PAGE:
Vice verse

A risqu reading series is shaking up poetry's shy image.

CALL ME MADAM Stephanie Berger hosts the Poetry Brothel.

CALL ME MADAM Stephanie Berger hosts the Poetry Brothel. Photograph: Imogen Brown

Poets have a reputation as introverted, shrinking-violet types, but Christine Hamm certainly isn’t blending into the background at a contemporary art gallery this night—her skin is dusted with white body makeup and her legs are barely covered by a slinky black dress and fishnets. With nearly a hundred spectators ogling her, she brushes her long blond hair off an exposed bra strap, unfolds a piece of paper and begins to read from her dark prose poem “How to Fuck Me.” “By this time, the dead girl has crawled from under the bed and has propped herself in the corner; she smells like week-old fish,” Hamm recites. “I’ll twist my head until I can make eye contact with her. She smiles and rolls her eyes at me. Now I’m ready to fuck.” To punctuate the finale, Hamm stabs herself with a letter opener. The audience remains unfazed, though, and Hamm slinks back into the crowd. “It’s not quite a parody, but it takes off on the idea of making bad dating choices,” she says of the work. “That’s how it begins, anyway. You think you’re going on a certain kind of journey, but then it turns totally surreal and you’re in this really different place.”

Hamm, 43, is currently pursuing a Ph.D. in English literature at Drew University, but her staged reading was no doctoral defense—it was one of the more public spectacles at the inaugural Poetry Brothel, an evening of verse that also saw nearly a dozen “poetry whores”—plus drag strumpet Jermaine Harmon and lone gigolo Nick Adamski—enticing “johns” into one-on-one readings. As the literary floozies mingled with prospective clients, portrait painters, tarot-card readers, blackjack players and violinists plied their trades and a tuxedoed, Lurch-like doorman kept would-be troublemakers in line.

The “madam” behind the Poetry Brothel is Stephanie Berger, 23, an M.F.A. student in creative writing at the New School. A petite redhead with piercing eyes, she can usually be found either sashaying through the crowd kissing cheeks and pimping out her harem, or screaming obscenities into a megaphone when patrons fail to quiet down for an open performance.“I never really planned for this to be so sexual,” Berger says of the series. “It was more an interesting framework for private readings. The first night was definitely more sexual than I had intended, but that’s fine. I’m sure it’s going to be something different every time, depending on the crowd.”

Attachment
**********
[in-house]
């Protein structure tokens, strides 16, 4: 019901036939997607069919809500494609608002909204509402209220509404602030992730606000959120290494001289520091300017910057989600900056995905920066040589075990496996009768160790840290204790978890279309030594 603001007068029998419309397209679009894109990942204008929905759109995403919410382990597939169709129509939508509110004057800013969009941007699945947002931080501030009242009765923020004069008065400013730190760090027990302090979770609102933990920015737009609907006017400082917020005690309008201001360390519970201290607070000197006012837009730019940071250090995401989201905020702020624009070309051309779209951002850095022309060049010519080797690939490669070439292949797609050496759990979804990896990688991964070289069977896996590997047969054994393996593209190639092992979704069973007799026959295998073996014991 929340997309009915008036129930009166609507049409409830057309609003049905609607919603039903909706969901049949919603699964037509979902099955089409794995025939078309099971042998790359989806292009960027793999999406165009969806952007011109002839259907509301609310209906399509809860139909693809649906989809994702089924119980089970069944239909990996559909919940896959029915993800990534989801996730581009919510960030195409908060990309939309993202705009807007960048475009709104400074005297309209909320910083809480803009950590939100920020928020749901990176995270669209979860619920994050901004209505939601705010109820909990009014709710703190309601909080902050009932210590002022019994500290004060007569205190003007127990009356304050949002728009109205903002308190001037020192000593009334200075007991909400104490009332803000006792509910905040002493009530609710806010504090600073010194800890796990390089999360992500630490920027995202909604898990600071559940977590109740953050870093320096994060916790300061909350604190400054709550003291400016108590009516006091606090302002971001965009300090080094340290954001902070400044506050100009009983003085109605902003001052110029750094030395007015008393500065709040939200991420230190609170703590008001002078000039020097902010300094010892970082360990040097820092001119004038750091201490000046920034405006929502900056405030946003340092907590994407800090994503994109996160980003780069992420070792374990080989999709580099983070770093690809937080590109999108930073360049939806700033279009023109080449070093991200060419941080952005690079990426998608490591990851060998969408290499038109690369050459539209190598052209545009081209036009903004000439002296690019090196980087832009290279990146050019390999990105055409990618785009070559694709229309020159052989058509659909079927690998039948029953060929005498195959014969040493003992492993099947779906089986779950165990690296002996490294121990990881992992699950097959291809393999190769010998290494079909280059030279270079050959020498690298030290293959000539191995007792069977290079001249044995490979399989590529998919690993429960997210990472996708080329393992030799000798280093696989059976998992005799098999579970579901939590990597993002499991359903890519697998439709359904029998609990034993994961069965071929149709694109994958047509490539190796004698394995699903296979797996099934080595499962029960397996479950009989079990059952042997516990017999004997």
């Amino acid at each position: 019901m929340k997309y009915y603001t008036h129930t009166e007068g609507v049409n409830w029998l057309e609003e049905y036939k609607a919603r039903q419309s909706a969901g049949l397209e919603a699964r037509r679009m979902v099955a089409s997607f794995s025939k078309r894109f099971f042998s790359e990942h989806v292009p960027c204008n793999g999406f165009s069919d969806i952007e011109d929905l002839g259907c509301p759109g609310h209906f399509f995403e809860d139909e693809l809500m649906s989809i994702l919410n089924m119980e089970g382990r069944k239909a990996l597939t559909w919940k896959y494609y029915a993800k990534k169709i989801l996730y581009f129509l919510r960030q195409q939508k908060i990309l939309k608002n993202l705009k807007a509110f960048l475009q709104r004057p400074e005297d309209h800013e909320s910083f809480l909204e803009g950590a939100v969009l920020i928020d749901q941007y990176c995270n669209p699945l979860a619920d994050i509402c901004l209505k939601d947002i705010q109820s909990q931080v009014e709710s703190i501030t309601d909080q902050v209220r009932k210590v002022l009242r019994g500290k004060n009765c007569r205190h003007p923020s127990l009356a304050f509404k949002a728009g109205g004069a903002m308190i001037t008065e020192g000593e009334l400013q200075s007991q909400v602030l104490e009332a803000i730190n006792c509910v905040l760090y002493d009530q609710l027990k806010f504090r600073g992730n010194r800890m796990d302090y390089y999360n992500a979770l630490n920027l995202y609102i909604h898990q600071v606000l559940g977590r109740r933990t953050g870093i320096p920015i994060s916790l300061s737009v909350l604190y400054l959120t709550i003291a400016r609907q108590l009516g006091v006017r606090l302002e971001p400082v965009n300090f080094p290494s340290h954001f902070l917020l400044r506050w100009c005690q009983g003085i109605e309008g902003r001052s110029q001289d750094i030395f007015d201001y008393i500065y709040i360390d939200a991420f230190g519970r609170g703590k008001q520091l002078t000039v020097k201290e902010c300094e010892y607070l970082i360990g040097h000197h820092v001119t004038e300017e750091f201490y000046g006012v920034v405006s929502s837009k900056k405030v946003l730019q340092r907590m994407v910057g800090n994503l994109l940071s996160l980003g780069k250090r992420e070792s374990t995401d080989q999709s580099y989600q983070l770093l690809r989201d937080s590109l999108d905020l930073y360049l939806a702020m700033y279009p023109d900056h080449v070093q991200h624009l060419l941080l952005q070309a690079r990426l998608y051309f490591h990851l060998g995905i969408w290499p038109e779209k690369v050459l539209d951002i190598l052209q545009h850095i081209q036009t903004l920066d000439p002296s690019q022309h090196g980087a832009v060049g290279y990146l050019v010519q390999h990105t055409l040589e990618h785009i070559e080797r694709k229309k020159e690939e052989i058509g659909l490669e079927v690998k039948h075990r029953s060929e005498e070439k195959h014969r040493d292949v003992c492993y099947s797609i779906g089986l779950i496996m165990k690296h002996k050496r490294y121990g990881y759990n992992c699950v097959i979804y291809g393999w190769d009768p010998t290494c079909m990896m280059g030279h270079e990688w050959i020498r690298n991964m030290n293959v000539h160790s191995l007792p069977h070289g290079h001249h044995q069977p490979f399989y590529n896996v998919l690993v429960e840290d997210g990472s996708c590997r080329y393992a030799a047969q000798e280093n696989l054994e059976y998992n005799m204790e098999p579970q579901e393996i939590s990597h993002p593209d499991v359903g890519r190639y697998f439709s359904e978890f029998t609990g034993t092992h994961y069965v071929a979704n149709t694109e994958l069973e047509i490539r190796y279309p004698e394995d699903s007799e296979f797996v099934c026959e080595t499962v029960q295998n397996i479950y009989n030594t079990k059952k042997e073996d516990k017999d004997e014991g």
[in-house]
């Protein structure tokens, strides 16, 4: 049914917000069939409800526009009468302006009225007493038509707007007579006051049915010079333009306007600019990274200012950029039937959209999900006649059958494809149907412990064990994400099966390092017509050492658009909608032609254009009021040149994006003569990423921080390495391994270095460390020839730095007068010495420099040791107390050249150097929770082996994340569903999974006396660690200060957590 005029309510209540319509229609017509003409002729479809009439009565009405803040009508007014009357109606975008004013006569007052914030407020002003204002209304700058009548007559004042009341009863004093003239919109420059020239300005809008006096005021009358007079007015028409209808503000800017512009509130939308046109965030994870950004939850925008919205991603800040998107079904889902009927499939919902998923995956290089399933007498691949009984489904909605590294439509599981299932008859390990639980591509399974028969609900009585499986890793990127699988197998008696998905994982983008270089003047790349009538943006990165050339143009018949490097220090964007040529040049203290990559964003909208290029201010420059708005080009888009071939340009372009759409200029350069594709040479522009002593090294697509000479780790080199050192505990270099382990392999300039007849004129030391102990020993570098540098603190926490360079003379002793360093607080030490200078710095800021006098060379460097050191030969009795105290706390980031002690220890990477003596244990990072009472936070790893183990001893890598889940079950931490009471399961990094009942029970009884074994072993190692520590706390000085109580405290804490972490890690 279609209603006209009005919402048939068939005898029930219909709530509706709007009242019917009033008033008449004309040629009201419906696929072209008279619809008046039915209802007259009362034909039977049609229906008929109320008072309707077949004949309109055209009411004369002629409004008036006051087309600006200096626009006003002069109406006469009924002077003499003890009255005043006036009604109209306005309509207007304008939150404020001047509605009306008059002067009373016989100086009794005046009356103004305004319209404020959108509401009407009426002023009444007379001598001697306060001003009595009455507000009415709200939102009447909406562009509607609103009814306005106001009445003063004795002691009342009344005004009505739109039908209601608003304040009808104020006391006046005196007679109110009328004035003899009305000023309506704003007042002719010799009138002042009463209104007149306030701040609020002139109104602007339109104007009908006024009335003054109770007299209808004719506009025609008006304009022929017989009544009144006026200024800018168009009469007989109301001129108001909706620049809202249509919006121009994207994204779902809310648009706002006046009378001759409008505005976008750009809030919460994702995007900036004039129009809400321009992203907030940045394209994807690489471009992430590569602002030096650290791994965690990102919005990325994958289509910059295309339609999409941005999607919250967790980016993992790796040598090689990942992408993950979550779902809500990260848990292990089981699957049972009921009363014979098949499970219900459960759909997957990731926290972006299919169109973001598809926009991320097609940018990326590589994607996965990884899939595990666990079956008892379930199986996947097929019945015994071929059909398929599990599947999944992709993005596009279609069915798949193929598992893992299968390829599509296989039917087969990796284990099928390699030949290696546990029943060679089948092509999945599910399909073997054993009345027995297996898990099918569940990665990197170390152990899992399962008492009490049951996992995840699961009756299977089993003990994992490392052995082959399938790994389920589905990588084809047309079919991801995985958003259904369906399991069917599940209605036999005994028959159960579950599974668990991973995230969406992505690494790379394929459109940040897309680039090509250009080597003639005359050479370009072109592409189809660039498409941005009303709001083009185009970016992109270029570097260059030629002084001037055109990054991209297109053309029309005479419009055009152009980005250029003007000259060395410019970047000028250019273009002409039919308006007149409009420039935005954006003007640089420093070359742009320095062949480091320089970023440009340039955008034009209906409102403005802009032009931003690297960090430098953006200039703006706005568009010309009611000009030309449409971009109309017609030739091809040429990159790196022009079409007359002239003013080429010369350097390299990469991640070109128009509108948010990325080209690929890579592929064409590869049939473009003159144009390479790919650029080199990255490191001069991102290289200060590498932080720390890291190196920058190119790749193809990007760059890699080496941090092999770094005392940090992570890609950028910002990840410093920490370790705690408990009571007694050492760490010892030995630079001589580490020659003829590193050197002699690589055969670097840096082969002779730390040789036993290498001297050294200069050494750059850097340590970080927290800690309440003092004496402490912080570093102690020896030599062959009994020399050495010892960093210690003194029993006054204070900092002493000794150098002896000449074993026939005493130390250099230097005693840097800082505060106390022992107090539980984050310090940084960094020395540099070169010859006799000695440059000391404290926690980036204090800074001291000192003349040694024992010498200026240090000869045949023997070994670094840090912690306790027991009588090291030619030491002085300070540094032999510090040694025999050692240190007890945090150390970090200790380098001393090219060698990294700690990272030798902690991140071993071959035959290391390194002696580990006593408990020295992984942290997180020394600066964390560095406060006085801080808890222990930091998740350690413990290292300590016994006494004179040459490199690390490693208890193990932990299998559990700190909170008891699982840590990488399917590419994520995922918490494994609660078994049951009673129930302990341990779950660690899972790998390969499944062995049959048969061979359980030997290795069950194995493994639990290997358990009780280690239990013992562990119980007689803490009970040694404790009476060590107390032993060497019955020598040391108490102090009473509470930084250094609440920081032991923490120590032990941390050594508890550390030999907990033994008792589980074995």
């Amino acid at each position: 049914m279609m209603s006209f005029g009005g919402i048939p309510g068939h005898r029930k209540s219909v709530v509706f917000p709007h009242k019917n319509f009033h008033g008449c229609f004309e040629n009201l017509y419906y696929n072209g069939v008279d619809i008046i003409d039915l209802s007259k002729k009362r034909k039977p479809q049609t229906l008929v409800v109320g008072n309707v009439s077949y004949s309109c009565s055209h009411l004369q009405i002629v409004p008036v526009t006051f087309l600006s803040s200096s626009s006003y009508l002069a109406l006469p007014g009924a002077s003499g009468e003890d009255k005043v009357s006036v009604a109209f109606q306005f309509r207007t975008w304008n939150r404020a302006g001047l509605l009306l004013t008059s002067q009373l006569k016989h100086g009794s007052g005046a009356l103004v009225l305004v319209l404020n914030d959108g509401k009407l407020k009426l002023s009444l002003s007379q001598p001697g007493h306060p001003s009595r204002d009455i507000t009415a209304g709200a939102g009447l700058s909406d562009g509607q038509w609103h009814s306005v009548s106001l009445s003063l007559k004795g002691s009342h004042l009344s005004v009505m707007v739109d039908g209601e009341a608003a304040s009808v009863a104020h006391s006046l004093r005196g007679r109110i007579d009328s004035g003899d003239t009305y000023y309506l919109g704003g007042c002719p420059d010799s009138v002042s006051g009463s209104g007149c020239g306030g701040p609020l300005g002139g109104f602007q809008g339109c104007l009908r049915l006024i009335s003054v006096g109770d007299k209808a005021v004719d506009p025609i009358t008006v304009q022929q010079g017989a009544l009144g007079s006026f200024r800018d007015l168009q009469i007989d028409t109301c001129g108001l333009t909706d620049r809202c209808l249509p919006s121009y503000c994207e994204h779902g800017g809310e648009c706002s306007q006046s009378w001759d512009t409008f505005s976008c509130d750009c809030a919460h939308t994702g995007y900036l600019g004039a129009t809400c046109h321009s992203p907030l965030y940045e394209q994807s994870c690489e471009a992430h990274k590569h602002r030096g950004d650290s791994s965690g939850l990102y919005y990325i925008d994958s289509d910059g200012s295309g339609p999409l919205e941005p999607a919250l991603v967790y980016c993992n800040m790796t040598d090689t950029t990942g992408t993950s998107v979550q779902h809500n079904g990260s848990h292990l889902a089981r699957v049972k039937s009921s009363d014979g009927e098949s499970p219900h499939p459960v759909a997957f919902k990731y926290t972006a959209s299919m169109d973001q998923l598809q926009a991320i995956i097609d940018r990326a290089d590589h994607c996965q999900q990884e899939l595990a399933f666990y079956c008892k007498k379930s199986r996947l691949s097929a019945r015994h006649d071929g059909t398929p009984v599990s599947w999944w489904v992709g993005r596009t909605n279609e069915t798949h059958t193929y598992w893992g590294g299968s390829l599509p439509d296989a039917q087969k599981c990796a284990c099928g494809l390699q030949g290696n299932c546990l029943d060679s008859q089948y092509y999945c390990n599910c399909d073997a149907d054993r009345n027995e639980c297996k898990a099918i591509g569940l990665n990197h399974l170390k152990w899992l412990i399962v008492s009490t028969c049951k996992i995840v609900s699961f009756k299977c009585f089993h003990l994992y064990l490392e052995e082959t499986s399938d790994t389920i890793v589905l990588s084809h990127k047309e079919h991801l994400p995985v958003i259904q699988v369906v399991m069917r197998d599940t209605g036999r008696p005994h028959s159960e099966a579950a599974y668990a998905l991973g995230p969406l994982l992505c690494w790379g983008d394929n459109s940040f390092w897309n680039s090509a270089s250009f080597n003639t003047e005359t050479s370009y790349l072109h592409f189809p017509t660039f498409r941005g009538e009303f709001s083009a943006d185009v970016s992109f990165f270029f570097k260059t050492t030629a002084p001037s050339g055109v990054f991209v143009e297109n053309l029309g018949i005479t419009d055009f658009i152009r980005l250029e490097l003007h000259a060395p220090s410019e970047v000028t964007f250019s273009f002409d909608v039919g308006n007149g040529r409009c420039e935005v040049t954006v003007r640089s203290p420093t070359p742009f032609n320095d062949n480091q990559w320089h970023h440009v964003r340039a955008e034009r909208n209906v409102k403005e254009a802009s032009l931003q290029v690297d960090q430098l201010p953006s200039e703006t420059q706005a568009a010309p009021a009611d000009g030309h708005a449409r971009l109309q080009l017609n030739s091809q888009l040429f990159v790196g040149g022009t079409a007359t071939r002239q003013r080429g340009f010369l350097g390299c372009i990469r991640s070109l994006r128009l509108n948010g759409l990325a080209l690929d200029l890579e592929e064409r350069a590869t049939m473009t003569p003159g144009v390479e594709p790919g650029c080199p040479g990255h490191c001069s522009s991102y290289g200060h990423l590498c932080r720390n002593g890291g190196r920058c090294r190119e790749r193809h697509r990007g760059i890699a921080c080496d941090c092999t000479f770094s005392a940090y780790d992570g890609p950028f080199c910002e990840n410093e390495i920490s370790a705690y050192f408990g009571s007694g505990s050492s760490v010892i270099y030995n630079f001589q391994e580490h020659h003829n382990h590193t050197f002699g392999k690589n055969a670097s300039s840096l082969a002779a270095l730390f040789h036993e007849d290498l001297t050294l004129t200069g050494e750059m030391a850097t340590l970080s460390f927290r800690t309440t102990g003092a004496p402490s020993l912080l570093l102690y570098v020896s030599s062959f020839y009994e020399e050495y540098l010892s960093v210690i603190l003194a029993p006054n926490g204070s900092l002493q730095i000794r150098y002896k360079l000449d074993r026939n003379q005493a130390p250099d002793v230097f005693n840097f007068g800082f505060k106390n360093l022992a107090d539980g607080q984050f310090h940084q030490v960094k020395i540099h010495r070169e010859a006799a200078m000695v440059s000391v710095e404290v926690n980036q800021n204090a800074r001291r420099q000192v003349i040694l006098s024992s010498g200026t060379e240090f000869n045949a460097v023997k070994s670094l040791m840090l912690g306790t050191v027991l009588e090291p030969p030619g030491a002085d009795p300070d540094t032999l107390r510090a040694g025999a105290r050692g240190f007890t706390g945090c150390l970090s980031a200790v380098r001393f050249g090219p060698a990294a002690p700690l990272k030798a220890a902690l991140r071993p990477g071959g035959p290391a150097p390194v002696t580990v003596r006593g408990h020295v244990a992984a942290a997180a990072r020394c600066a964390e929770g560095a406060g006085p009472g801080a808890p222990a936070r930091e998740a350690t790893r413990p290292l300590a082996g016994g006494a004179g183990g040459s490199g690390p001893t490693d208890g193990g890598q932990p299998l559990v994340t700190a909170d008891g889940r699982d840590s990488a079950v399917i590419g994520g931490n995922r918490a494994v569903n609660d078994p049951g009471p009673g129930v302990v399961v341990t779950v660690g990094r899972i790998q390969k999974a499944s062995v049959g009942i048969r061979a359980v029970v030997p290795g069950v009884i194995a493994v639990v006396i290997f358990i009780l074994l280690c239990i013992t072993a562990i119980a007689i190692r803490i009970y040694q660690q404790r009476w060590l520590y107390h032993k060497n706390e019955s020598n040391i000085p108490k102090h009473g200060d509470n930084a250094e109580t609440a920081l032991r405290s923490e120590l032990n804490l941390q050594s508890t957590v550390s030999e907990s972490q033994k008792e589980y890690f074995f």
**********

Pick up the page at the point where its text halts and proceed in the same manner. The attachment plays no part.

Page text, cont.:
Asked if she thought the cathouse concept wasn’t a bit sexist, Berger waves her hand and laughs. “That’s a ridiculous notion—if you’re a poet, you’re always giving your shit away for free,” she says. “You might as well get paid for it!”

Speaking of money, admission to the brothel is $10, but if a client asks a particular whore to satiate his or her poetic lust privately, a gratuity is expected. Behind closed curtains, the poet lists the types of services available (love sonnets, character pieces, erotic poems) and inquires about the john’s preferences (should she read in character or as herself?). Once the particulars are ascertained, the poet picks an appropriate work and hopes the tip is worth her efforts. “One guy ended up putting $20 down my shirt just for feeding him a grape,” recalls writer Caroline Depalma. “I didn’t even read for him.”

The inspiration for the brothel came from Ars Poetica, a similar event staged by performance poet Chris Parkinson at England’s Brighton Fringe Festival in May 2007. Along with the interactive component, Berger says she was attracted bythe sense of intimacy the event engendered. “The poets say they have a good time because they get to hear what [the audience] thinks about the poem.” Of course, she admits, the audience gets a thrill too. “To listen to someone reading—to look into their eyes while they’re looking into yours—is a scary and beautiful thing.”

The Poetry Brothel will be held monthly at Papa B Studios (907 Broadway at Arion Pl, Williamsburg, Brooklyn; 917-734-2158, in Aug, Sept and Oct. For future dates and venues, visit